Good paying union jobs will come to Maine if the Build Back Better Act passes Congress.

November 19, 2021

Maine State Sen. Joe Baldacci. photo by Ramona du Houx

Oped by Joe Baldacci, Maine Sate Senator

We live in a moment of profound challenge and opportunity.

The pandemic has taken the lives of more than 1,200 Mainers and over 750,000 Americans, and we are still living under the scourge of COVID-19. Thousands of people are unemployed while many struggle to keep up with the demands of work and family. But don’t despair. The House of Representatives just passed transformative legislation, the Build Back Better Act (BBBA) that addresses long-standing failures to support our families, communities and the environment—failures that predate the pandemic but were exacerbated and exposed by it. Now the Senate needs to vote on this historic legislation that will invest in working people, to make up the deficit of dignity and opportunity that we’ve been stuck in for far too long.

They previously voted to gave away trillions to the biggest corporations and richest individuals, the majority of whom pay less taxes than a teacher or mechanic.  It’s time to invest in Mainers with this once-in-a-lifetime opportunity to fundamentally change lives. If passed, it would provide significant benefits for working people while making the kinds of investments we need to see our economy grow for years to come, and protect the environment.

The BBBA would invest in child and elder care workers, who have been underpaid and undervalued for far too long. Some of these frontline heroes found their employers closing their doors even before the pandemic, which only made matters worse. BBBA would address the chronic shortage of child care options, raise wages for these cherished but low-paid workers, and save families money while allowing them to stay in the workforce.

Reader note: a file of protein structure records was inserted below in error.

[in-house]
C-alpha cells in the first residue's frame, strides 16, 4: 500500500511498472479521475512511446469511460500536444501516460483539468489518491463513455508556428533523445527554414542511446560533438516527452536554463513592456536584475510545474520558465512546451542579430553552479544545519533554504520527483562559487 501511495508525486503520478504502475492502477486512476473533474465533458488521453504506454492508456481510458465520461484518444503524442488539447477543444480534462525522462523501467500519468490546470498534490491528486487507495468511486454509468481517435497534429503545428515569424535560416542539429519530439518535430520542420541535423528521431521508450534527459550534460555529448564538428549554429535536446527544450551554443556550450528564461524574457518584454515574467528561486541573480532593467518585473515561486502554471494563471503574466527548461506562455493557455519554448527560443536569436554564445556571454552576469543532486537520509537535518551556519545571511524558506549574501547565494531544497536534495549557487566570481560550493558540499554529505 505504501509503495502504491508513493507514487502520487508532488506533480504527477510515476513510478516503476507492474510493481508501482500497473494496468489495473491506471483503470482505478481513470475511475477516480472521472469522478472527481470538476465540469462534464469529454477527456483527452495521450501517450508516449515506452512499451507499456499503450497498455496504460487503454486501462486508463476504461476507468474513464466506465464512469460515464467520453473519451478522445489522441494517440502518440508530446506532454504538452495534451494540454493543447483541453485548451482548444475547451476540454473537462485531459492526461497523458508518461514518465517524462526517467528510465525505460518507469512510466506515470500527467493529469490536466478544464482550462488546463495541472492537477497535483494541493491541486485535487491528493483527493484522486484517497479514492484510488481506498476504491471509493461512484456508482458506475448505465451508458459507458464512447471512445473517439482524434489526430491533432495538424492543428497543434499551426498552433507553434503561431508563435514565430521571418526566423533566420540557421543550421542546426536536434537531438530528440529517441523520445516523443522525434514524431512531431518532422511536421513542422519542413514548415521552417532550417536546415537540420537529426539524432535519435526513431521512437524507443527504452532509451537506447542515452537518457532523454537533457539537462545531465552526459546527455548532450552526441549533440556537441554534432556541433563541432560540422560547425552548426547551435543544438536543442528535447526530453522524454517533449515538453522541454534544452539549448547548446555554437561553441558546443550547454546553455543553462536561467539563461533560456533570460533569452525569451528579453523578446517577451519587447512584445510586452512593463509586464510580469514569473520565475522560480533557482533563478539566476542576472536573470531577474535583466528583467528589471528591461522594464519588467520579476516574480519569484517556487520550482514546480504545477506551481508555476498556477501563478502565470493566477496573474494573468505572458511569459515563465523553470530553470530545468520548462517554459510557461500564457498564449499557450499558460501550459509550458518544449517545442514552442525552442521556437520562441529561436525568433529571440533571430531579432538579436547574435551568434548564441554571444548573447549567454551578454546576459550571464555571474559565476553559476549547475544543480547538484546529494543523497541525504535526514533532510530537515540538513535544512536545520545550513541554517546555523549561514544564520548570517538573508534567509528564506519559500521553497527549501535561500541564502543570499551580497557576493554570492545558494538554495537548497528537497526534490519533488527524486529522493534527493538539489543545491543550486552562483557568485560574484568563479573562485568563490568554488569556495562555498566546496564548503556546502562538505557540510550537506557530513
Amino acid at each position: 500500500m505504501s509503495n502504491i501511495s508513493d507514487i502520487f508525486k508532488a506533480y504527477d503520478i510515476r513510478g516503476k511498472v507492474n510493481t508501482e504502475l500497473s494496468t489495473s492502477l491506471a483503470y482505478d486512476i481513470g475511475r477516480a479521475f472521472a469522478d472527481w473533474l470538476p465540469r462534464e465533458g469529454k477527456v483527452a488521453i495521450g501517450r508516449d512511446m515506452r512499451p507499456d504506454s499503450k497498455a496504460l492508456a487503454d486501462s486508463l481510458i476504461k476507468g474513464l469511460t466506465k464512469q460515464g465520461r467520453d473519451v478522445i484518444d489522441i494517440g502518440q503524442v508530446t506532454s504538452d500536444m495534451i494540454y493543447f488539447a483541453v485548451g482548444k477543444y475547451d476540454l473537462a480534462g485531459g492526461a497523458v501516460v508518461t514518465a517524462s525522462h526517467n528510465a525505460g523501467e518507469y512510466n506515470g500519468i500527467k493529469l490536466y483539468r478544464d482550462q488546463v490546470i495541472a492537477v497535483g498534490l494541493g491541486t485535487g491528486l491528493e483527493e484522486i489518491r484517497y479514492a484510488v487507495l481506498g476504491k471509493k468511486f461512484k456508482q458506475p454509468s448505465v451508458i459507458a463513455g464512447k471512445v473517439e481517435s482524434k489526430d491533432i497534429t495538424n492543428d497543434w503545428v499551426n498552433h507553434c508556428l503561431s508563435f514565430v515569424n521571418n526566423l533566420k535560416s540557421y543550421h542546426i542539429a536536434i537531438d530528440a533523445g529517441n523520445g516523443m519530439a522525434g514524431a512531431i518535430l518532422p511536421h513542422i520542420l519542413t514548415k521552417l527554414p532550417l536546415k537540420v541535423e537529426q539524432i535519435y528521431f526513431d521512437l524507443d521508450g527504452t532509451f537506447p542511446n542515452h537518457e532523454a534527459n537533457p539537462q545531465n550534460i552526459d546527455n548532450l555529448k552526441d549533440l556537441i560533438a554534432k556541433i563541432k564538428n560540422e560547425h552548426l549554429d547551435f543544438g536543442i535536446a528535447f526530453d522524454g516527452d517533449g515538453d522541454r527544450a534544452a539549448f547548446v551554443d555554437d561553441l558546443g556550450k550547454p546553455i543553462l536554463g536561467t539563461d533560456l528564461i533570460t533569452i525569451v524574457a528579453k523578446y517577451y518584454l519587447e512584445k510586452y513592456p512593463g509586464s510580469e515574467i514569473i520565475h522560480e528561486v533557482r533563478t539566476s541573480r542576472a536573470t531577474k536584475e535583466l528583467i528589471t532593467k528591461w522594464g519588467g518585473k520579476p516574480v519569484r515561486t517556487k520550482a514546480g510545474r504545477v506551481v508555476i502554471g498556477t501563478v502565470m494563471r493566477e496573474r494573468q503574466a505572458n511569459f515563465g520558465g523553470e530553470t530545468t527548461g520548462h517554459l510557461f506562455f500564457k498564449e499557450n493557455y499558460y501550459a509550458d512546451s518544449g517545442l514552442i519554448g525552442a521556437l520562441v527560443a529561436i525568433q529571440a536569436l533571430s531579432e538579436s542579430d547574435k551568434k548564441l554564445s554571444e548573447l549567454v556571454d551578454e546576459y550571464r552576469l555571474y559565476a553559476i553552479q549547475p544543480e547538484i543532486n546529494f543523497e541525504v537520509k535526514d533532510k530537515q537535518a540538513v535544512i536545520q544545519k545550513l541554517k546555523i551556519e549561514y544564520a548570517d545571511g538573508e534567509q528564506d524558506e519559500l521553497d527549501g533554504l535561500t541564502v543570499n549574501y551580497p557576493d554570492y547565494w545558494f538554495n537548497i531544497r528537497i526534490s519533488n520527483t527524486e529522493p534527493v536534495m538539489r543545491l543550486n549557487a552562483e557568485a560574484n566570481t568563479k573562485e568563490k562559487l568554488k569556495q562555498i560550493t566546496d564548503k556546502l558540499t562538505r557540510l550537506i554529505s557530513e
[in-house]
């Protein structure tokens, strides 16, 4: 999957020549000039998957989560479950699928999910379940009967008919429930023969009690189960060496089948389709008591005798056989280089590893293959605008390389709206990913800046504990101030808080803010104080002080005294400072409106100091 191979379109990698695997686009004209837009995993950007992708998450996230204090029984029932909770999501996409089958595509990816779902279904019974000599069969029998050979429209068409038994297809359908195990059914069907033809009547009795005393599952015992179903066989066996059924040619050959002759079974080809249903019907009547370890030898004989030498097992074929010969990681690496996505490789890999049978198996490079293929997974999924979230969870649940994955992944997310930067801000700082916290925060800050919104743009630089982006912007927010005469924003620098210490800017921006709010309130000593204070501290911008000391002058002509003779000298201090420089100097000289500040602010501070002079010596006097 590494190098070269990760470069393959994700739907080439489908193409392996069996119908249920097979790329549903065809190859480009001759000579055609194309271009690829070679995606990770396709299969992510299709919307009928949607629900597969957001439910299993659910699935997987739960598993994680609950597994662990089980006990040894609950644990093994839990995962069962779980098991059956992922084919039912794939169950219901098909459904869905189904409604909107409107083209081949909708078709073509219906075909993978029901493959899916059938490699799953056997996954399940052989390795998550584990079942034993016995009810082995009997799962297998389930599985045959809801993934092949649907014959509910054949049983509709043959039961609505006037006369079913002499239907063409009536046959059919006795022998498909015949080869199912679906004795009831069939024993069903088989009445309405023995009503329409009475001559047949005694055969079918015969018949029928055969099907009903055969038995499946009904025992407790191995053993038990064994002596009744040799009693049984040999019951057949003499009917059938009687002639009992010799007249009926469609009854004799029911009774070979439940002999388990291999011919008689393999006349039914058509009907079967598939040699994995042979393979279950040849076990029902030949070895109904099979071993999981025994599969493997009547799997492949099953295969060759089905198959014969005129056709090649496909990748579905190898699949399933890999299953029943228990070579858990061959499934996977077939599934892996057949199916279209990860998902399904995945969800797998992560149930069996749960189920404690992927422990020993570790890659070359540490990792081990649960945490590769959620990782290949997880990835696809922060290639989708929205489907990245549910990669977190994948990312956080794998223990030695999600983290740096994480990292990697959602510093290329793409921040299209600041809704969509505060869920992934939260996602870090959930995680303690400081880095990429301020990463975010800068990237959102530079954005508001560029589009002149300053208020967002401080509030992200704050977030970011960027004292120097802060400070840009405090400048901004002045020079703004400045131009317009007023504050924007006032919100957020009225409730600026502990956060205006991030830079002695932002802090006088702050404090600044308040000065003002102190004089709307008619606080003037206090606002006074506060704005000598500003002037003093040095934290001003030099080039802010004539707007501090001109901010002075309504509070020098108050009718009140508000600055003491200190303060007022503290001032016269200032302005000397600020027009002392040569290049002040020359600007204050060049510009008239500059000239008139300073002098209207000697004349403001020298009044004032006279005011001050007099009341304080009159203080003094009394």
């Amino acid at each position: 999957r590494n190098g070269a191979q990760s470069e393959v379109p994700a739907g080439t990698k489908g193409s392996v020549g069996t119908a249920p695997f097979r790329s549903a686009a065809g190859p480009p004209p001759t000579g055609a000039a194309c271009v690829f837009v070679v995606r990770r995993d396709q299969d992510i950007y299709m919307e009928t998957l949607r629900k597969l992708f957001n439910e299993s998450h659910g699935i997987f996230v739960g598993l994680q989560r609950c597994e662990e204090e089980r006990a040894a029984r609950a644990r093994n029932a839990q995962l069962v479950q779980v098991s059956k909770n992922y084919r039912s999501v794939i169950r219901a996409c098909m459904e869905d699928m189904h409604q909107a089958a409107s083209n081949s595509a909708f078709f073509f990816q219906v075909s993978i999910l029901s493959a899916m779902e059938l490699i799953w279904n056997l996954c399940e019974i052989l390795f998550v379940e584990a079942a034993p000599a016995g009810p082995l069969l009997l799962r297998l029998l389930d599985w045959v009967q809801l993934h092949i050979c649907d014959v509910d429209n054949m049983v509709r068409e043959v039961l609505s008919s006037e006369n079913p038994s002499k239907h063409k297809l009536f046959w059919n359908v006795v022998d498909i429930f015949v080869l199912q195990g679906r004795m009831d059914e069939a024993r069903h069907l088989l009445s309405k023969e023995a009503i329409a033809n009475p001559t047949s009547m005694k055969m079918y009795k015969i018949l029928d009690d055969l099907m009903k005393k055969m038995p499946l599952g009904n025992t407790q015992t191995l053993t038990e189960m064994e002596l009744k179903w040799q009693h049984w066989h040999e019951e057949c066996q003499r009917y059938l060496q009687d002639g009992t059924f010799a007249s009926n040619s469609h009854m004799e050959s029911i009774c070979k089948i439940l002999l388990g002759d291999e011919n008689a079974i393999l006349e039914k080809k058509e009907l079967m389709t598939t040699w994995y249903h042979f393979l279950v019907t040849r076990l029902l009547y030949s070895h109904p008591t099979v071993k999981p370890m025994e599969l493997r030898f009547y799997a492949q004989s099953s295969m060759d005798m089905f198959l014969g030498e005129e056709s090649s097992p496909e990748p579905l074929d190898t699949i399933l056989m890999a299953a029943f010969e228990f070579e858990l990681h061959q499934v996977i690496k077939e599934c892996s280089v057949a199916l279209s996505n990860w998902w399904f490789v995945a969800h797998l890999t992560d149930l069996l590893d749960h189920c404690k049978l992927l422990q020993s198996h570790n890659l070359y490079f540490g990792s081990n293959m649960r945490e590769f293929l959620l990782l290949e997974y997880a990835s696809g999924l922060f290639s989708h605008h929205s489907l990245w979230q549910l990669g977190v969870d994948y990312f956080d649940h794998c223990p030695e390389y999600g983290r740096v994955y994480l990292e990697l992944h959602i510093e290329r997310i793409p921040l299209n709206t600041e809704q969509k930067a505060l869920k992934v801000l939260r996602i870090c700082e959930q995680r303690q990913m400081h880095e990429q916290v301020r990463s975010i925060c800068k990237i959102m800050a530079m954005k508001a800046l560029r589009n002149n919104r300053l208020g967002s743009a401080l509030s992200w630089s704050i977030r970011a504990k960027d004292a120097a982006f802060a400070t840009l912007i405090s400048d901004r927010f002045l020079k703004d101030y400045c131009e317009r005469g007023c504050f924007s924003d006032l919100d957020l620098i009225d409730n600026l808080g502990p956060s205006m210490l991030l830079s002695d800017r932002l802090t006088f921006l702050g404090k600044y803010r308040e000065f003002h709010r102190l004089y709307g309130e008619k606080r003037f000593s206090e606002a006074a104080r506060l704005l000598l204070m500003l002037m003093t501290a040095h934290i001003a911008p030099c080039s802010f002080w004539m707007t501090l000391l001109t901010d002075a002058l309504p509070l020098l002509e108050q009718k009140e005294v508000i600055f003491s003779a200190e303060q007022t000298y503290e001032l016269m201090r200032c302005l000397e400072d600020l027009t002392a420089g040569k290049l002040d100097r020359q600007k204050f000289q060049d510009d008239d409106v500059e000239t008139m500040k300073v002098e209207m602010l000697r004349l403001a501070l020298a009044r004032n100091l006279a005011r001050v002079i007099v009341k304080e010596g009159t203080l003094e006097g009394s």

While I am proud to have supported our heroic nursing home workers, so much more must be done to support older Mainers and those who have disabilities. The BBBA would invest hundreds of millions into home and community-based services, creating thousands of needed jobs caring for the elderly and disabled who want to live independently at home.

Maine’s second Congressional district faces an affordable housing shortage of over 11,000 homes. Statewide, one in five renter households spend more than half their income on housing costs. The BBBA would make historic investments to increase the housing supply, making homes more affordable while stimulating the construction sector.

The BBBA also includes unprecedented investments to address the climate crisis, cut carbon pollution, deliver action on environmental justice, reduce energy bills for working families throughout Maine, and create millions of good jobs. The BBBA would put Mainers to work in clean energy, renewable manufacturing, infrastructure revitalization, and a Civilian Climate Corps that would work to protect our beloved outdoor spaces. These family-sustaining, union jobs would provide a boost for Maine’s local economies, benefiting everyone.

The bill includes more than $550 billion for climate action and will put our country on a path to dramatically cut the pollution driving climate change, while building a just and equitable economy. The investments would set the United States on a path to a 50-52% reduction in carbon pollution by 2030—the same goal scientists say is necessary to prevent the worst impacts of climate change.

In addition, the BBBA would extend the child tax credit to put money in working families’ pockets; expand job training, and make college tuition more affordable.

Recently, the Congressional Budget Office released their report on BBBA, which clearly states it will benefit the economy, saying it would raise $207 billion over 10 years—meaning the net savings would be $127 billion.

We’ve been through so much during the pandemic. With these long-term investments we will bounce back to a more just society. One that gives give everyone a shot at the American dream. One where a fulfilling life is within our grasp. We can do big things, and we can build back better.